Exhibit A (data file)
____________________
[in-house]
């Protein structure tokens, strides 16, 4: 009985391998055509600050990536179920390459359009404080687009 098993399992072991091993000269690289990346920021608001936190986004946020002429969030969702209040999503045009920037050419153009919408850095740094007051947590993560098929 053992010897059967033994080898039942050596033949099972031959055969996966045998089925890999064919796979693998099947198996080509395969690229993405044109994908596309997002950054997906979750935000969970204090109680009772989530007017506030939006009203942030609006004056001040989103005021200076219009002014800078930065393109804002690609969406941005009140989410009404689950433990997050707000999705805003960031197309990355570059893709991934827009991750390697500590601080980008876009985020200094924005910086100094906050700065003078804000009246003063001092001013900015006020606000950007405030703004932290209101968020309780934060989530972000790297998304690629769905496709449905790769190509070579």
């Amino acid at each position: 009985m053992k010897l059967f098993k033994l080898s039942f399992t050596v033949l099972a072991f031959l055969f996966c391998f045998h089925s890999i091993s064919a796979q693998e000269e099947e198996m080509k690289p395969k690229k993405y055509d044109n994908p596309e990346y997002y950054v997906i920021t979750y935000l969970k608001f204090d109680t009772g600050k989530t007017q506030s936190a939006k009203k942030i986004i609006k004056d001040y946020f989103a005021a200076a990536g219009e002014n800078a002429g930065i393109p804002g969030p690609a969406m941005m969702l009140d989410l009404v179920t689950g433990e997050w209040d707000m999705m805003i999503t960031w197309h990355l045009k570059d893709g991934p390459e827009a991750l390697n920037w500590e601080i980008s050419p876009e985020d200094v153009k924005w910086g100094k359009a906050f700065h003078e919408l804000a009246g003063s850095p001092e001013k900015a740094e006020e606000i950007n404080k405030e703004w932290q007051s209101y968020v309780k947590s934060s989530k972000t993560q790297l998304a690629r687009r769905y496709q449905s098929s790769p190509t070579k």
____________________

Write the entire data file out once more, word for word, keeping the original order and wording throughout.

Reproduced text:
[in-house]
């Protein structure tokens, strides 16, 4: 009985391998055509600050990536179920390459359009404080687009 098993399992072991091993000269690289990346920021608001936190986004946020002429969030969702209040999503045009920037050419153009919408850095740094007051947590993560098929 053992010897059967033994080898039942050596033949099972031959055969996966045998089925890999064919796979693998099947198996080509395969690229993405044109994908596309997002950054997906979750935000969970204090109680009772989530007017506030939006009203942030609006004056001040989103005021200076219009002014800078930065393109804002690609969406941005009140989410009404689950433990997050707000999705805003960031197309990355570059893709991934827009991750390697500590601080980008876009985020200094924005910086100094906050700065003078804000009246003063001092001013900015006020606000950007405030703004932290209101968020309780934060989530972000790297998304690629769905496709449905790769190509070579």
């Amino acid at each position: 009985m053992k010897l059967f098993k033994l080898s039942f399992t050596v033949l099972a072991f031959l055969f996966c391998f045998h089925s890999i091993s064919a796979q693998e000269e099947e198996m080509k690289p395969k690229k993405y055509d044109n994908p596309e990346y997002y950054v997906i920021t979750y935000l969970k608001f204090d109680t009772g600050k989530t007017q506030s936190a939006k009203k942030i986004i609006k004056d001040y946020f989103a005021a200076a990536g219009e002014n800078a002429g930065i393109p804002g969030p690609a969406m941005m969702l009140d989410l009404v179920t689950g433990e997050w209040d707000m999705m805003i999503t960031w197309h990355l045009k570059d893709g991934p390459e827009a991750l390697n920037w500590e601080i980008s050419p876009e985020d200094v153009k924005w910086g100094k359009a906050f700065h003078e919408l804000a009246g003063s850095p001092e001013k900015a740094e006020e606000i950007n404080k405030e703004w932290q007051s209101y968020v309780k947590s934060s989530k972000t993560q790297l998304a690629r687009r769905y496709q449905s098929s790769p190509t070579k």